Middle Valley

Dead Dog Vent Field

Site 1036

Site 1036 was located at the active Dead Dog vent field (Fig. 4) to (1) constrain the fluid flow rates and pathways for hydrothermal fluid and seawater entrained into the hydrothermal upflow zone, (2) study the mode of formation of the hydrothermal mounds and test a model that predicted the mounds' growth by subseafloor mineral precipitation and inflationary growth, (3) determine the effects of hydrothermal activity on sediment diagenesis and alteration, and (4) determine the presence, continuity, and nature of a suspected cap-rock horizon at 30 mbsf. In order to meet these objectives we drilled Holes 1035A, 1035B, and 1035C along a NW-SE transect from the top to the margin of the 7-m-high Dead Dog active hydrothermal mound. Hole 1036A was located about 9 m west of a 268°C active vent and was cored to 38.5 mbsf. Hole 1036B was offset about 37 m to the NW and cored to a depth of 52.3 mbsf. Hole 1036C was offset another 34 m to the NW and cored to a depth of 54.2 mbsf.


Three major lithologic units identified in the Middle Valley were identified (I, II, and IV), and five subunits defined by alteration were recognized.

Lithologic Unit I is silty clay and has a relatively consistent thickness between holes (25.09 m at Hole 1036A, 25.60 m at Hole 1036B, and 26.70 m at Hole 1036C). The age of this unit is Holocene to late Pleistocene and it is interpreted to be largely a hemipelagic sequence. On the basis of hydrothermal/diagenetic alteration, lithologic Unit I has been subdivided into three subunits.

Subunit IA lacks distinctive hydrothermal or diagenetic products, and consists of slightly altered hemipelagic silty clay with several thin (0.1- to 10-cm-thick) laminae and beds of silt. These silty units are composed of quartz, feldspar, mica, clay, and chlorite with trace amounts of calcite, hornblende, pyroxene, epidote, and pyrite.

Subunit IB is distinguished from Subunit IA by the presence of authigenic carbonate. The core from Hole 1036A contains just a few dolomite nodules. In the core from Hole 1036B, numerous dolomite and calcite nodules are found in the interval from 10.20 to 32.20 mbsf. Hydrothermal alteration also affected the preservation of microfossils in the cores. Core-catcher samples prepared for paleontological analysis were devoid of foraminifers below 9.5 mbsf in Hole 1036A, below 18.6 mbsf in Hole 1036B, and below 35.0 mbsf in Hole 1036C. Siliceous microfossils disappear at even shallower burial depths in all holes.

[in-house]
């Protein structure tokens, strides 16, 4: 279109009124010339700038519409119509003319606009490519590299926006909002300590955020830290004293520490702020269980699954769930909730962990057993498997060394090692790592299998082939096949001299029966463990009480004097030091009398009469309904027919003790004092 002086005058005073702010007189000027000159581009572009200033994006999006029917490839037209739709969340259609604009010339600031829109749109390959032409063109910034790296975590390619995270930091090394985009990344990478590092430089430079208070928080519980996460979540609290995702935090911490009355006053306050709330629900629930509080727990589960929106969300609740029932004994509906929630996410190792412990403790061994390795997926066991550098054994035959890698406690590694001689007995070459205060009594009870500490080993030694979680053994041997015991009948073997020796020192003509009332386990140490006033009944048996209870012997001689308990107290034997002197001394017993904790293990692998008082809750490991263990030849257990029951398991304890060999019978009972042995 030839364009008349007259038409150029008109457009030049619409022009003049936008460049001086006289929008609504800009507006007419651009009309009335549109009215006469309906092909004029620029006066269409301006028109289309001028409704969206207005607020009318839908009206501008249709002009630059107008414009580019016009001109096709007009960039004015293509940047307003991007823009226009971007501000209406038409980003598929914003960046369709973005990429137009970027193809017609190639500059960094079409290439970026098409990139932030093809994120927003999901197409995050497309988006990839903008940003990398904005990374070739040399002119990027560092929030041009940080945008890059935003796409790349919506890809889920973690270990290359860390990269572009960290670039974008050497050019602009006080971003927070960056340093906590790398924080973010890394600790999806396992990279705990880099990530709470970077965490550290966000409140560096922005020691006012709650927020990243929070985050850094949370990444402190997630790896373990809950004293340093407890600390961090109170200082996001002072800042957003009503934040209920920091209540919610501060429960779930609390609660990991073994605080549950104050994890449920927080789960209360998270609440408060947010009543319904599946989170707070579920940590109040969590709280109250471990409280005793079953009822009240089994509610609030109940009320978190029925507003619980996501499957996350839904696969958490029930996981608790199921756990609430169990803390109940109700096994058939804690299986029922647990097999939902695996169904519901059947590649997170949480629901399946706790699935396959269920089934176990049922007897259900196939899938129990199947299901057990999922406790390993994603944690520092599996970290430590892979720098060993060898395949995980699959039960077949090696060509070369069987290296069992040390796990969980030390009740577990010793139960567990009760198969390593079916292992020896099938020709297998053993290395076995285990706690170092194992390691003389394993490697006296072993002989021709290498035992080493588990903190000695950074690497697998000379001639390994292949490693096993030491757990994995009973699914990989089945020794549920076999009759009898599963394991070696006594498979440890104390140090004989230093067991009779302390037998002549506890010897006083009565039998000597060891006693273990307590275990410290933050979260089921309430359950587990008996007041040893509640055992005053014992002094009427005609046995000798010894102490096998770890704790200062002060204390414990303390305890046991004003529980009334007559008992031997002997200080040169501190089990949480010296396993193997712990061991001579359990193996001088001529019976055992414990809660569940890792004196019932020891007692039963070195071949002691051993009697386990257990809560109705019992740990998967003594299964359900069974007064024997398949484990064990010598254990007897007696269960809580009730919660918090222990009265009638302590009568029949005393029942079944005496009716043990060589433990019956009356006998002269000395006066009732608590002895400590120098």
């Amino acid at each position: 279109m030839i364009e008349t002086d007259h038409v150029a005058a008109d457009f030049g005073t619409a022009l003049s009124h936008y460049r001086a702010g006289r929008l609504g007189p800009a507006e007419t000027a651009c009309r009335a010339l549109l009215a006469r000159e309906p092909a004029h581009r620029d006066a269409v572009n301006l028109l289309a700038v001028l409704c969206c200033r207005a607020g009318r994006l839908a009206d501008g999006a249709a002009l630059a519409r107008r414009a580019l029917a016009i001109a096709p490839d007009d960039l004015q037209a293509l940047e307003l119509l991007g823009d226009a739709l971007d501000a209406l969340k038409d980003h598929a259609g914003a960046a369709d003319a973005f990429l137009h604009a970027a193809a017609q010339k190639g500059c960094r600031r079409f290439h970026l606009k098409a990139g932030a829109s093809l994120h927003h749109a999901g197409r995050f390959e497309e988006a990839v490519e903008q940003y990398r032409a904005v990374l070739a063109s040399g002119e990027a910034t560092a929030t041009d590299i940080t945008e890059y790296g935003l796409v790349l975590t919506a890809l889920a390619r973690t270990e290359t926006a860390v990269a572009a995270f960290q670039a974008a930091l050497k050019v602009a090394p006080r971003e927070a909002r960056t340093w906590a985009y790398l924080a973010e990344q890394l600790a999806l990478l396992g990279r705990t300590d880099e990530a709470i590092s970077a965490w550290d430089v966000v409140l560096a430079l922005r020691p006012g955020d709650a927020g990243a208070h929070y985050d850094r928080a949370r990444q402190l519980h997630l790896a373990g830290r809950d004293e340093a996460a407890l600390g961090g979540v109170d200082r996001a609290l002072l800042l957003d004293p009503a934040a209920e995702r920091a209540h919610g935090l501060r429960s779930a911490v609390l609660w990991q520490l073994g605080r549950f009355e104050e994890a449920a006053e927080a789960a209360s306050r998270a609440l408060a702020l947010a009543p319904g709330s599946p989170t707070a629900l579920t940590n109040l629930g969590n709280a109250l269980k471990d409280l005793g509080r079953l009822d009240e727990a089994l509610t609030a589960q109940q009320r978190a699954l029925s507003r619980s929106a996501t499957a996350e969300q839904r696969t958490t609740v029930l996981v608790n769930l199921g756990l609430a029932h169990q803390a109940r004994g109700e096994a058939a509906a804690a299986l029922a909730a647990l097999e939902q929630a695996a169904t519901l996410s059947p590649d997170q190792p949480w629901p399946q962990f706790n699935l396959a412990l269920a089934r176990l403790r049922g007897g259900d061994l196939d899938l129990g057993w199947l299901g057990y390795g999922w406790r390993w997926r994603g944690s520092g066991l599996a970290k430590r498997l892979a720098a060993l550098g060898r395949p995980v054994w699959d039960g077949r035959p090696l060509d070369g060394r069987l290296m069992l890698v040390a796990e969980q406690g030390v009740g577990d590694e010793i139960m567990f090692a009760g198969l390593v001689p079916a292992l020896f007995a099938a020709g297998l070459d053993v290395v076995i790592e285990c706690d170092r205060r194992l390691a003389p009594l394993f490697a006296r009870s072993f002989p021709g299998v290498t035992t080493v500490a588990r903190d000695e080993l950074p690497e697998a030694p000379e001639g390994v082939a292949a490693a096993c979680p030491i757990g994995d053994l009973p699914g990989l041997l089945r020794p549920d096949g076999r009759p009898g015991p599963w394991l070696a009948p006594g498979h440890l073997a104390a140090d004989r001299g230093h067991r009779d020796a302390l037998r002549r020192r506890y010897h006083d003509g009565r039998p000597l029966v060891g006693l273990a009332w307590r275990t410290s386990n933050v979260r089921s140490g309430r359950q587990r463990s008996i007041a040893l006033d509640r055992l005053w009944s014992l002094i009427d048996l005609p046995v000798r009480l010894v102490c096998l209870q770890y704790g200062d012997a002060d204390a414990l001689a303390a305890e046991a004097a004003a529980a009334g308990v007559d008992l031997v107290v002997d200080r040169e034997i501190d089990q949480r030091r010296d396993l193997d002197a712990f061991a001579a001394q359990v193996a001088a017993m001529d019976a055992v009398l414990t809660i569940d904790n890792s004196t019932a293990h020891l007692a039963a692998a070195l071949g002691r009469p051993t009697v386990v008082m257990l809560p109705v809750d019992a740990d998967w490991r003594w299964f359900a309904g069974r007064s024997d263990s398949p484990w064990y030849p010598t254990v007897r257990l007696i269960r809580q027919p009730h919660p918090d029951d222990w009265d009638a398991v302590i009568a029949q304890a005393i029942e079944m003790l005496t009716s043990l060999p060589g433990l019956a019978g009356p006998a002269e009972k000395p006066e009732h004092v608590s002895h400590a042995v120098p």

Subunit IC contains authigenic anhydrite as disseminated crystals, nodules, and cement, and is a distinctive alteration facies of the hydrothermal system. The depth of first appearance of anhydrite was 9.5 mbsf in Hole 1036A and 18.55 mbsf in Hole 1036B. The first appearance of anhydrite in Hole 1036C (Subunit IIB) is at 42.20 mbsf. This depth may indicate the approximate position of the 160°C isotherm.

Lithologic Unit II is characterized by hemipelagic silty clays interbedded with silt to fine sand turbidites. It is subdivided into Subunit IIB, characterized by the occurrence of diagenetic carbonates, and Subunit IIC distinguished by the presence of anhydrite nodules and cement. The boundary between Subunit IIB and IIC is defined as the first down-core appearance of non-vein anhydrite. For example, Hole 1036C contains abundant calcite cement above 40.9 mbsf and contains anhydrite, but no calcite, below 42.0 mbsf.

Lithologic Unit IV. Hole 1036A was drilled less than 10 m from an active hydrothermal vent surrounded by an anhydrite apron formed by collapse of an anhydrite chimney. The first 6.10 m section in Hole 1036A is assigned to Unit IV and accounts for most of the 7-m bathymetric relief of the Dead Dog Mound. Unit IV is a heterogeneous mixture of clasts derived from collapse of anhydrite chimneys, now partly altered to gypsum, very fine-grained pyrrhotite with subordinate pyrite and sphalerite, and greenish gray clay, probably a Mg-bearing smectite. The lowermost 1.6 m of the sequence has a dark color, probably a result of the slow, ongoing process of gypsum dissolution, leaving behind a residue of clay and sulfide. Unit IV is underlain by an unaltered, homogeneous, silty clay that appears to be of hemipelagic origin (Subunit IA).

Drilling at Site 1036 showed that flat lying Subunits IA and IIA have not been significantly displaced since deposition. The relief of the Dead Dog mound is close to the stratigraphic thickness of chimney-derived rubble, hence the mound is nearly entirely a build-up of rubble and is not caused by authigenic hydrothermal mineral precipitation in the subsurface or tectonic uplift. The Dead Dog mound is presumably a recently formed feature. The upper boundaries of the carbonate and anhydrite alteration subunits deepen away from the mound, reflecting the decreasing geothermal gradients.

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